Measuring United States Business Dynamics
Sunday, Jan. 7, 2018 8:00 AM - 10:00 AM
- Chair: John Haltiwanger, University of Maryland
Business Dynamics of United States Exporters: Integrating Trade Transactions Data With Business Administrative Data
AbstractThis paper describes the Census Bureau’s recent efforts to create a new set of public-use statistics describing the business dynamics of U.S. merchandise exporters. These statistics can be readily used to guide policy and answer a variety of questions such as - which businesses export and when? How many jobs do they create or destroy? What is the size and age of these businesses? How do exporters fare during an economic downturn? Do they outperform non-exporting businesses? What share of businesses and jobs are tied to exporting activities? Are businesses born as exporters (in response to an exporting opportunity) or do they learn to export (perhaps in response to a need to expand to new markets)? These statistics can shed light on these questions by describing business and employment dynamics including firm births and deaths and the jobs created and destroyed through entry, exit, expansions, and contractions by relevant firm characteristics including firm age, firm size, and sector starting in 1993. This paper offers preliminary statistics derived from confidential microdata to illustrate various features of the prototype product. Our preliminary exercises reveal several interesting patterns about merchandise exporting. First, exporting is a rare activity, less than 1% of firms in the U.S. economy are exporters. Second, most exporting firms are large and old and tend to operate in the manufacturing and wholesale sectors. Thus, exporters account for about 40% of total employment in the U.S. economy. Third, exporting firms exhibit lower job creation rates compared to non-exporters, however, they also exhibit much lower job destruction rates such that, on net, exporters tend to exhibit higher net job creation rates.
Business Dynamic Statistics of Innovative Firms
AbstractA key driver of economic growth is the reallocation of resources from low to high productivity activities. Innovation plays an important role in this regard by introducing new products, services, and business methods that ultimately lead to increased productivity and rising living standards. Traditional measures of innovation, particularly those based on aggregate inputs, are increasingly unable to capture the breadth and depth of innovation in modern economies. In this paper, we describe an effort at the US Census Bureau, the Business Dynamics Statistics of Innovative Firms (BDS-IF) project, which aims to address these challenges by extending the Business Dynamics Statistics data to include new measures of innovative activity. The BDS-IF project will produce measures of firm, establishment, and employment flows by firm age, firm size, and industry for the subset of firms engaged in activities related to innovation. These activities include patenting and trademarking, the employment of STEM workers, and R&D expenditures. The flexibility of the underlying data infrastructure allows this measurement agenda to be extended to include copyright activity, management practices, and high growth firms.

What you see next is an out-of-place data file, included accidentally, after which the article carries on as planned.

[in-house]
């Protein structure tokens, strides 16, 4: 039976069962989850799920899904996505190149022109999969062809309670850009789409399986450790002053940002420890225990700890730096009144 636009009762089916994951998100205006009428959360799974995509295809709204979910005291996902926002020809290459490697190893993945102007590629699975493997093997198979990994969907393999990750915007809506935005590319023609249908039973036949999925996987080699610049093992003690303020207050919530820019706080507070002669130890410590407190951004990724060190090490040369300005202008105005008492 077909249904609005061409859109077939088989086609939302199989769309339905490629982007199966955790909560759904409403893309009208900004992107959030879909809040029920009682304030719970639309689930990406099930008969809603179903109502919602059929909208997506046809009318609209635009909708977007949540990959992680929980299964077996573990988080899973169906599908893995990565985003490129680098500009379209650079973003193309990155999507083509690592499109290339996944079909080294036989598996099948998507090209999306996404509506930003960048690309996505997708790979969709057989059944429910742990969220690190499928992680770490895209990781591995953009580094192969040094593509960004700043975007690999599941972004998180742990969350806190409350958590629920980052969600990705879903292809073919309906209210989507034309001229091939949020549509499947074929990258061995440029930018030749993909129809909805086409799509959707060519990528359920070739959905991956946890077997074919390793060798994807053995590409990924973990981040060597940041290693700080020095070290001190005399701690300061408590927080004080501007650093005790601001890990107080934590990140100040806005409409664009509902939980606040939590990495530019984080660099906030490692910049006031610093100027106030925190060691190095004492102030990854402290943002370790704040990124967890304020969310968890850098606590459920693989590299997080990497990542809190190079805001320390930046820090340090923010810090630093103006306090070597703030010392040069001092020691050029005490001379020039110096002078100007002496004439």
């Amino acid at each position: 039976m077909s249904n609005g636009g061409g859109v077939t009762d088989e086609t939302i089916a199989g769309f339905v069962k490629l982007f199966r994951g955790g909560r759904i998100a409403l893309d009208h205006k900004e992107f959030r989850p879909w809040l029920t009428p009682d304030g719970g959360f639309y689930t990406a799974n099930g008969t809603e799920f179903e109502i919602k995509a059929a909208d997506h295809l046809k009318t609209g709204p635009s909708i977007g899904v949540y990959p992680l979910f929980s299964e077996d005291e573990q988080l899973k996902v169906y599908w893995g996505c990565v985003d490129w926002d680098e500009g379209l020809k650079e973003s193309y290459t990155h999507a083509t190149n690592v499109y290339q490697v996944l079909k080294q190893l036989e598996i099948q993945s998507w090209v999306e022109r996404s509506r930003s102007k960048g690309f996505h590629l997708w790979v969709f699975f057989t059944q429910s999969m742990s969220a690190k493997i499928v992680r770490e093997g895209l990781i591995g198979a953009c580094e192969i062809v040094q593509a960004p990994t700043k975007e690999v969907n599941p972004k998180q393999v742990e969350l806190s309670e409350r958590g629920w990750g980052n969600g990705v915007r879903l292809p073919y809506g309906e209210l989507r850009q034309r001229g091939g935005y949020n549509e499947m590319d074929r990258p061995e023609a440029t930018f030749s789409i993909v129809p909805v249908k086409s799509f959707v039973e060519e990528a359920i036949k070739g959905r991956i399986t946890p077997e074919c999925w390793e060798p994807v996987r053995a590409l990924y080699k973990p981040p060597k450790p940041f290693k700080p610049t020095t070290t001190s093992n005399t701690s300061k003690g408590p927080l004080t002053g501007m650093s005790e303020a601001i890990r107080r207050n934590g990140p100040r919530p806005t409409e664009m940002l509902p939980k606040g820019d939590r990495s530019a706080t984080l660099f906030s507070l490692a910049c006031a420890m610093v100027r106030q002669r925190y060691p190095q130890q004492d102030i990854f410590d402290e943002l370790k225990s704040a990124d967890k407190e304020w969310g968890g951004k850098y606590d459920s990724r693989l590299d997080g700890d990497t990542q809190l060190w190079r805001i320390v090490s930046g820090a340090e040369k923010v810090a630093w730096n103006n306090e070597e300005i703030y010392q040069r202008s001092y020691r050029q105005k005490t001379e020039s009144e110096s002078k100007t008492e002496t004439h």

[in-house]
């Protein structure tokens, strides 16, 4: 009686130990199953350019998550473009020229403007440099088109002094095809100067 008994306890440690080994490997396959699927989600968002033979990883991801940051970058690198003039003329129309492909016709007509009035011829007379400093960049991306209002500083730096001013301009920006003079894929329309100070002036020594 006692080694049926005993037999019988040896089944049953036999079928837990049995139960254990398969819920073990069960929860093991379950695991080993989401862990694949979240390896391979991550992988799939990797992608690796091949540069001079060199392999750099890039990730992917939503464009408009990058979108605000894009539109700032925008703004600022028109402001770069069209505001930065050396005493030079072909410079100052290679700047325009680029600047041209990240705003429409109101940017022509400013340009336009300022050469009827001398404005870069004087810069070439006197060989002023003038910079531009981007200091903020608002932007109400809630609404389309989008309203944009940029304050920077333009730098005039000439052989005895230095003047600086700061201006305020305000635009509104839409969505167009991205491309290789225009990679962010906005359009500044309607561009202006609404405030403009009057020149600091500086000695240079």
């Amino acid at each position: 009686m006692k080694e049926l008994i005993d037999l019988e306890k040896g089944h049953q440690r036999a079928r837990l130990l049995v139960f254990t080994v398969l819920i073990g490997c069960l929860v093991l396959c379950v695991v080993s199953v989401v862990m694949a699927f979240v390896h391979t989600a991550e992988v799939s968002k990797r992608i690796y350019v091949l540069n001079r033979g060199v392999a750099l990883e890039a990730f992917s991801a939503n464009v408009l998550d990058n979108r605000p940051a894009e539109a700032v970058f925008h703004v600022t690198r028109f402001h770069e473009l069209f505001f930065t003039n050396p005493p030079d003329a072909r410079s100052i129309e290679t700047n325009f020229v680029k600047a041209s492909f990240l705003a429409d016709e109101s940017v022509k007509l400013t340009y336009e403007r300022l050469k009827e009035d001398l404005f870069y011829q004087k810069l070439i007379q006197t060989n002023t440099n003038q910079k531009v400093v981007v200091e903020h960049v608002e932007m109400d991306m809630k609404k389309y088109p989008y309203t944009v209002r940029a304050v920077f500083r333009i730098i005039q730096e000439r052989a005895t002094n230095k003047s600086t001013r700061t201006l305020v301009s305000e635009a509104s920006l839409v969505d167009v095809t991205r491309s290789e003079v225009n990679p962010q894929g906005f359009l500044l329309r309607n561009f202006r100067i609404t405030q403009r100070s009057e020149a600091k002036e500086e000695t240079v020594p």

Business Dynamics and Worker Earnings
AbstractThis paper discusses construction of a new longitudinal database at the U.S. Census Bureau that describes firms and their workforces over time. We integrate administrative information on worker earnings and demographics with the firm database that underlies Census’s Business Dynamics Statistics. We then use these data to examine variation in earnings distributions by firm age, industry, and geography over the period 2005-2015, focusing on the relationship between firm dynamics and changes in earnings for different age groups within the workforce. We then propose ways to use this new database to provide public statistics on earnings distributions by firm size, firm age, industry, and geography and present an initial prototype.
Information about firms’ earnings and age distributions will complement already published statistics on firm dynamics by giving further evidence about what type of firms survive and how this has changed over time. These new human capital statistics will show how earnings distributions change as firms age. If successful firms keep only the most productive workers, then over time, their earnings distributions may become more compressed. But if successful firms grow and have a more diverse workforce with respect to age and skill, earnings distributions may widen. These types of changes will likely be different across industries and geography and may have changed over time. These statistics also have the potential to provide new evidence on trends in job polarization. Outsourcing and automation have been associated with a decline in the kinds of routine jobs that historically employed a substantial share of workers in the middle of the earnings distribution. If such trends have continued, we would expect to find that firms in the same size and age class have more compressed earnings distributions in the 2010s than in the earlier years.
Federal Reserve Bank of Atlanta
J. Bradford Jensen,
William R. Kerr,
Federal Reserve Board
- C8 - Data Collection and Data Estimation Methodology; Computer Programs
- L2 - Firm Objectives, Organization, and Behavior